On our family Roadtrip Around Iceland in 7 days we visited geothermal spas and pools every day. Geothermal (rich in minerals) pools and spas are Iceland’s well known natural (and cultural) attraction and are a great way to recharge at the end of a busy day of sightseeing. There are close to 200 spas and public pools with geothermal waters all over Iceland- I I have broken these geothermal waters by geographical areas to roughly correspond with our travel itinerary as we moved around Iceland along the Ring road. I am noting pros and cons of each one and pointing our favorites.
Reykjavik and South West
Blue Lagoon is one of Iceland’s most well-known tourist attractions, but while it is certainly touristy (for a good reason!) I would still include it in your Iceland spas itinerary. Our family spent 24 hours floating in the thermal pools here as we celebrated my milestone birthday. In fact, there are three lagoons at this location: Blue Lagoon proper, Silica Lagoon (part of nearby Silica Hotel), and Retreat Lagoon, Blue Lagoon’s luxury new addition.
While the lagoons themselves are man-made, the 38C water is geothermal – rich in minerals (70% sea water) and is being strictly monitored by a nearby plant facility.
Did you know that iconic color of Blue Lagoon’s water is the result of the silica’s reflection in the sun?
What we Loved: The sheer size of the Blue Lagoon is impressive, so despite the number of visitors, you can always find a spot to float by yourself. The water color is beautiful and we enjoyed the “cosmic” like surroundings of the lava field. The water temperature (38c) is very comfortable too- not too hot, so you can swim for hours. If you can splurge and spend the night at one of the hotels on site – the relaxation cycle will be complete. We stayed at the more “affordable” one- Silica Hotel where we took advantage of the walking and hiking trails of various intensity right out of the hotel’s front door. As hotel guests, we enjoyed the upgrade to Retreat Spa experience with access to (in addition to Blue Lagoon) a private lagoon (enhanced with a 7-step body ritual of masks, scrubs and the like and a private changing room).
There are several meal options at the Blue Lagoon. We had a decent if not spectacular birthday dinner at Lava Restaurant (There is also a Tasting menu at a higher end Moss restaurant).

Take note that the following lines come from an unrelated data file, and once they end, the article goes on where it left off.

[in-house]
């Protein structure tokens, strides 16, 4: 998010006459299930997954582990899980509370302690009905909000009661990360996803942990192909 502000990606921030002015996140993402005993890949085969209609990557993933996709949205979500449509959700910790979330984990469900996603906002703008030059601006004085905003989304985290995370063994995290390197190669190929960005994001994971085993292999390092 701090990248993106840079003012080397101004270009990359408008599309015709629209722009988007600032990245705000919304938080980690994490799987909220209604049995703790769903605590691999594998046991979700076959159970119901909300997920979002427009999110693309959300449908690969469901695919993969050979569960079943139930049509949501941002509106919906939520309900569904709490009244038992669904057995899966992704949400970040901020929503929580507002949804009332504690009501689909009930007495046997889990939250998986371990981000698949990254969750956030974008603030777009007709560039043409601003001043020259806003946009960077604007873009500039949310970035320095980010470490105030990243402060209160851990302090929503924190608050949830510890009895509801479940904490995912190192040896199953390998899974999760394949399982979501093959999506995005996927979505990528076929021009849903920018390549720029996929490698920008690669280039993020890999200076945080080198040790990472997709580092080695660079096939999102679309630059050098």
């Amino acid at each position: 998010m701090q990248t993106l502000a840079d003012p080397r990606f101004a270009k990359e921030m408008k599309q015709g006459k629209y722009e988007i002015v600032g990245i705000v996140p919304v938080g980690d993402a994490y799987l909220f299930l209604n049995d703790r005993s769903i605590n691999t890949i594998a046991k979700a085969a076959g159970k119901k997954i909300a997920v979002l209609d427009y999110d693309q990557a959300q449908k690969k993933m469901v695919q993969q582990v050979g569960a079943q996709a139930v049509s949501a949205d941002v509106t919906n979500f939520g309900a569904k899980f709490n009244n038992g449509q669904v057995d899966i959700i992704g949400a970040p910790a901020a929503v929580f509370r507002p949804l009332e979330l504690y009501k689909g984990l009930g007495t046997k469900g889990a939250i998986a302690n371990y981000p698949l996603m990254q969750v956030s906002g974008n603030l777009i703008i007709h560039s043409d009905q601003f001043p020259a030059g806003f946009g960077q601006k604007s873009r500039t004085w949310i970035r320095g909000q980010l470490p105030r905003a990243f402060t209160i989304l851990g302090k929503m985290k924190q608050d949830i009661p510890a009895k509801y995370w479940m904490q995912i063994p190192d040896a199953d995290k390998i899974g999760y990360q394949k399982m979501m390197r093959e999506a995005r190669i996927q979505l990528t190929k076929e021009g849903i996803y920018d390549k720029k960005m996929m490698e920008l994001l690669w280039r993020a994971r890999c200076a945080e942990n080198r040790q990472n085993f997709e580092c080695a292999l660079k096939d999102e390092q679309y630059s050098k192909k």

Cons: Blue Lagoon is a massive marketing machine which results in crowded check-in experience and having to reserve your entry time in advance, especially for mid-day visits; you could still end up waiting in line for 30-40 mins to check in for your pre-booked experience. No other spa we visited in Iceland had the same level of entry “craziness”.
Completed in 2021, Sky Lagoon on the ocean edge in Reykjavik suburb (10 min drive from the city center) is one of the newest addition to Icelandic spas.
What we loved: the changing facilities at Sky Lagoon are stylish and comfortable with ALL showers hidden behind private cabins (not a given in Icelandic pools and spas). You can also upgrade to a fully private changing room. There is also a stylish self service café in the lobby with a relaxing ambiance. Being ocean front offers unparalleled views; there are comfortable siting benches throughout the pool with nice water jets for your feet. When we were there it did not feel crowded at all. You could swim out from the inside area and never be exposed to the cold air (unless you upgrade to a “7 step ritual” and have to momentarily leave the lagoon to enter a neighboring building for the “ritual” itself).
Cons: I found the water temperature at this lagoon just a tad too warm to spend more than 45-60 minutes comfortably here (My young adult son loved it more than Blue Lagoon though). The “7 step ritual” here (multi steps of scrubs and creams) is extra and so is the use of the ocean-front glass walled sauna . Note that kids younger than 12 are not allowed; kids 12-15 are offered discounted admission.